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shall we dance

shall we dance

Washington,  D.C.  Tuesday, January 20, 2009

A day this special should never end! The evening after the inaugural was to be as special as the day itself. My wife and I were invited to prom night at Union Station: The Eastern Ball honoring those who hail from New England.It was a wonderful night in quite an unusual venue. If you haven’t been there before, your first impression of dancing in a train station might not be that appealing. This was certainly not the case tonight. Union Station had been transformed into a palace of marble and stone. Its ornate architecture was anointed with patriotic buntings and decorations. Colored lights, combined with a variety of different motifs, gave each area an entertaining theme. 

The ball formally began at 10 pm. A long line formed early to pass through metal detectors, security screening and coat check. Three stages were set in various corners of the main floor. A party band was playing Motown hits when we arrived. The crowd was a random mix of old, middle-aged and young. Everyone looked elegant in a variety of tuxedos and ball gowns. A vendor was taking souvenir pictures using the ball’s logo, a commemorative inaugural seal, as a background. Two stages sat dormant. What would happen next? You had to wait and find out!

At 11:30, the musical gears changed dramatically as the stage on the left in the main room hosted legendary singer James Taylor along with a backup band featuring Russ Kunkel on drums and his sister Kate Taylor as one of the backup singers.

Watching Taylor’s set was a really unusual experience. I found myself on a line for bar drinks that happened to be right nearby the stage. Not knowing that his set was about to start, or where it was to be performed, I received a flute of champagne for my wife and – poof – all of a sudden James Taylor was singing just a few feet away! The setting couldn’t be more informal. The entertainment was stunning! “That’s James Taylor singing over there!”

James Taylor’s set was heavy in his old standards like “You’ve Got a Friend” and “Up on the Roof” with some tasty deeper cuts like “Copperline.” He spiced it up by doing some covers, most memorably Jimmy Webb’s “Wichita Lineman.” It was sweet and mellow and completely appropriate for the crowd. They loved him. He loved them. So what if he was singing at a party in a train station!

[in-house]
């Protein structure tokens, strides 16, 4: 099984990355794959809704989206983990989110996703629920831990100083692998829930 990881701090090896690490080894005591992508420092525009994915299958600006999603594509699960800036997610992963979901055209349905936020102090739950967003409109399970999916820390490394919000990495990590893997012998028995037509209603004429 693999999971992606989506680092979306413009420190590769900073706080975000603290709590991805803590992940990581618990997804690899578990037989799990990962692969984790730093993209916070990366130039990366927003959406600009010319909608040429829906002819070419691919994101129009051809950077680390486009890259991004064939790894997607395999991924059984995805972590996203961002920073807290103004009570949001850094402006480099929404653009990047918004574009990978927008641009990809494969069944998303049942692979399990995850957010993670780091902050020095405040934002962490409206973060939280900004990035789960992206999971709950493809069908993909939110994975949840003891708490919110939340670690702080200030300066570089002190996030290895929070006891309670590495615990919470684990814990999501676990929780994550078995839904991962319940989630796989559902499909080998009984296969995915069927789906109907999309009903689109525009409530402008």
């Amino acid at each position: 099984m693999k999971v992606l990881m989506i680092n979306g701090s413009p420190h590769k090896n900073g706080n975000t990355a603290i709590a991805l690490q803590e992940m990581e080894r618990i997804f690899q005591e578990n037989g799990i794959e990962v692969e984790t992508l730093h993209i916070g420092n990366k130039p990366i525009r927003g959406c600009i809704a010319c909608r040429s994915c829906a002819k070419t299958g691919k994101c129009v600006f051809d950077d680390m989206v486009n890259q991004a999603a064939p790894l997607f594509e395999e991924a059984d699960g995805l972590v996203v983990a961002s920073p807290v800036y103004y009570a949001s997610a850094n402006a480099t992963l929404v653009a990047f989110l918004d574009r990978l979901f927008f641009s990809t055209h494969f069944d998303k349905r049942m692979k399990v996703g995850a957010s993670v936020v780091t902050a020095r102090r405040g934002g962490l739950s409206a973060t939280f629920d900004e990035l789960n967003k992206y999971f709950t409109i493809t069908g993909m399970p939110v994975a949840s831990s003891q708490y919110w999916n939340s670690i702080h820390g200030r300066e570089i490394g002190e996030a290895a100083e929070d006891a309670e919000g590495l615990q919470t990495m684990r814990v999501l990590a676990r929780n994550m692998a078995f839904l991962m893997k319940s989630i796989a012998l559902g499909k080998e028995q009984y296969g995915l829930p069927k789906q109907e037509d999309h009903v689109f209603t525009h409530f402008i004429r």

Taylor sang so sweetly for about an hour and said he would be back for a second set in about fifteen minutes. Actually, Joe and Jill Biden showed up nearly immediately thereafter by surprise on the opposite stage. After a brief welcome speech by the new Vice President, the couple took a polite dance with Mrs. Biden dressed in bright red.

Tired and weary at half past midnight, my wife and I were almost about to go when we noticed that a color guard and marching band were assembling behind the stage the Bidens had just used. The rumor in the crowd was that the new President would be appearing at about 2:30 am (!) since this was to be their last event of the evening. We were very glad we stayed! 

A silence fell over the crowd as the color guard began to march on stage. An announcer proclaimed “Ladies and gentleman! The President and First Lady of the United States!” Michelle Obama, in a long white gown, appeared from the right side of the stage followed by her husband, in a conservative tuxedo, from the left. A quick speech followed, by the new President, with the theme of “This is just the beginning!” As a farewell for the evening, Mr. and Mrs. Obama danced to Etta James’ version of “At last, my love has come along.” Everyone held cameras and cell phones over their heads to document the moment. 

It was the perfect ending of a perfect day.


Now that the ceremony was over, we decided to make a fast break for the coat check room, on the lower level, to beat the enormous crowds. We were very lucky to be one of the first on line. We headed up to the main floor to catch James Taylor’s second set for a moment or two before we headed out to find a cab home.

Outside Union Station was not appealing. Porta-potties lined the street and they had run over. Lots of paper and other debris littered every street. It was as if two million people had visited D.C. all at once! Unfortunately, the cab line in front of the station was non-existent with concrete barricades blocking the main entrance for security. We launched out onto the nearest street corner, by the Postal Service building, and tried to hail a cab competing with dozens of other couples. We saw Obama’s nearly-endless motorcade leave Union Station. There must have been two dozen vehicles in procession, with flashing red and blue strobe lights, heading rapidly for The White House. We finally hopped into a cab and arrived home around 1:30am. 



Oh, what a night!


About The Author

Karl Zuk

Karl has worked at ABC, CBS, and NBC Television over his 40 year span working as a broadcast engineer.